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What Oil Spills Can Teach Us About Dealing with Debt

Last week I discussed what sunburn can teach us about bankruptcy in Canada. I made the comment that I had met with numerous Canadians in financial trouble who had commented to me about sunburn, and what to do about it. Over the last few weeks I’ve had a lot of people comment about a news event that’s far more serious: the oil rig explosion and resulting “oil volcano” in the Gulf of Mexico in the United States. In my daily work I often find that seemingly unrelated news events play on people’s minds, and it impacts on how they think about their debts.

Sometimes it’s good news, such as my comments on Bankruptcy Lessons from the Stanley Cup Champions from last year. When Pittsburgh won the Stanley Cup in 2009 it was a good news story: a team that was bankrupt came bank and became champions. I had a lot of people comment to me that if a hockey team can recover, so can I. It gave people hope.

The Gulf oil spill is obviously a huge tragedy, but it’s also an event many people can relate to on a subconscious level. When you have more debt than you can handle, it feels like a gushing oil well. It appears to be an impossible situation, with no way to stop it. Obviously trying to stop a gushing oil well more than a mile under water is a very daunting task. But that’s the feeling many people have trying to deal with their debts.

At least once every week someone arrives in my office, and they are overwhelmed by their debts. How can I tell? Because they bring in a stack of unopened mail. Deal with their debts is so scary they can’t even open their mail. They have letters from bill collectors and even from lawyers, but they can’t even face opening the letters to see what’s inside. Like a gushing oil well, opening the mail is hopeless, because they see no way to solve the debt problem.

Here’s the good news: there are solutions. Yes, it may look hopeless, but there are ways to deal with debts.

Many people have debts simply because they don’t have a plan. They don’t keep track of their expenses, and they have no idea where their money goes. The solution is relatively simple. Start by writing down every dollar you spend, and then armed with this information you can make a plan to reduce your expenses and use the extra cash flow to pay off your debts. Make a household budget, and get started.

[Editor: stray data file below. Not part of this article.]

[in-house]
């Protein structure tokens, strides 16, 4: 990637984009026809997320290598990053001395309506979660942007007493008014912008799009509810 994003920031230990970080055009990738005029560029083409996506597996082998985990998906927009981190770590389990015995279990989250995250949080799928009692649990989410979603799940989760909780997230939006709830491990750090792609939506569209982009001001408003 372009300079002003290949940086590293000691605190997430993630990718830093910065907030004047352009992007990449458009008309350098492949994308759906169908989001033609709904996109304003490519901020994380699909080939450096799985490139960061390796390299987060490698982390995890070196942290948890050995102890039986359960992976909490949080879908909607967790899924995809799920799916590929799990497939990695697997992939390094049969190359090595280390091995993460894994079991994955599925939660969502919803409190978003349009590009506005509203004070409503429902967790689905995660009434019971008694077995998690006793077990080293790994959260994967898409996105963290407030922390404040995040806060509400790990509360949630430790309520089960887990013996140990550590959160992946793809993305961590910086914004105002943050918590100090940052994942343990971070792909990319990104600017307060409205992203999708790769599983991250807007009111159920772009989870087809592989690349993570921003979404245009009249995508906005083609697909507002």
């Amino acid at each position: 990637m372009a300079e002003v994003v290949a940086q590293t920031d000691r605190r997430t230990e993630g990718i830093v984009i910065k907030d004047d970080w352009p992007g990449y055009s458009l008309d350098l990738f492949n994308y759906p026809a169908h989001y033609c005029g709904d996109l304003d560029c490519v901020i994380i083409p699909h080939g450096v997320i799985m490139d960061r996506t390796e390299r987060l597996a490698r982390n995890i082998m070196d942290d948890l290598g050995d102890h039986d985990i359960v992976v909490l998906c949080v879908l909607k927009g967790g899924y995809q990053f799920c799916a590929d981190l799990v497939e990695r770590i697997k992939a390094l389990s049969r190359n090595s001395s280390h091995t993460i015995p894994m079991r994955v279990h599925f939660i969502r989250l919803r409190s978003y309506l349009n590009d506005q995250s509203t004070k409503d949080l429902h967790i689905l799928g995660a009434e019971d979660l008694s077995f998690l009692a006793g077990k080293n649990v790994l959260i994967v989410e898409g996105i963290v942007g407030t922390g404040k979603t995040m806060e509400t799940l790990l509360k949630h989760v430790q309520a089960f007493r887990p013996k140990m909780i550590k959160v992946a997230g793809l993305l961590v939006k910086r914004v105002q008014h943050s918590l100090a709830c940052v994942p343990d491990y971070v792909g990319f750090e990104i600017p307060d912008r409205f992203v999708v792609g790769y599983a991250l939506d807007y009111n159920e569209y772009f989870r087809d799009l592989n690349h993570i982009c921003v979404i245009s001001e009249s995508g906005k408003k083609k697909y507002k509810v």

Of course personal bankruptcy in Canada may be a possible solution. Your debts are eliminated, and you get a fresh start. In my experience bankruptcy is the correct solution for some people, but not for everyone. Many people are afraid that bankruptcy is an admission of failure, and so they would rather put up with the collection calls and wage garnishments than go bankrupt.

Fortunately, there is another option. There is a legal procedure that deals with your creditors, but you don’t have to declare bankruptcy. It’s called a consumer proposal. In a consumer proposal we negotiate a fair settlement with your creditors, and your unsecured debts (like credit cards, lines of credit, and even tax debts) are eliminated.

How do you stop debt that’s gushing like a broken oil well? For many people, a consumer proposal is the answer.

If you feel that your debt is more than you can handle, but you no longer want to ignore the problem, contact a consumer proposal administrator, or a bankruptcy trustee, to arrange a no charge initial consultation, and find a way to permanently deal with your debt problems.

One Response to “What Oil Spills Can Teach Us About Dealing with Debt”

Monty Loree said...

I like the analogy… at times our families expenses got out of control.. we just weren’t paying attention… at other times we got over our heads and then out of control… each time we lost control of our spending.. it took months and excrutiating effort to bring things back into control… and as you mention for some, bankruptcy is the only alternative.. especially in this overleveraged economy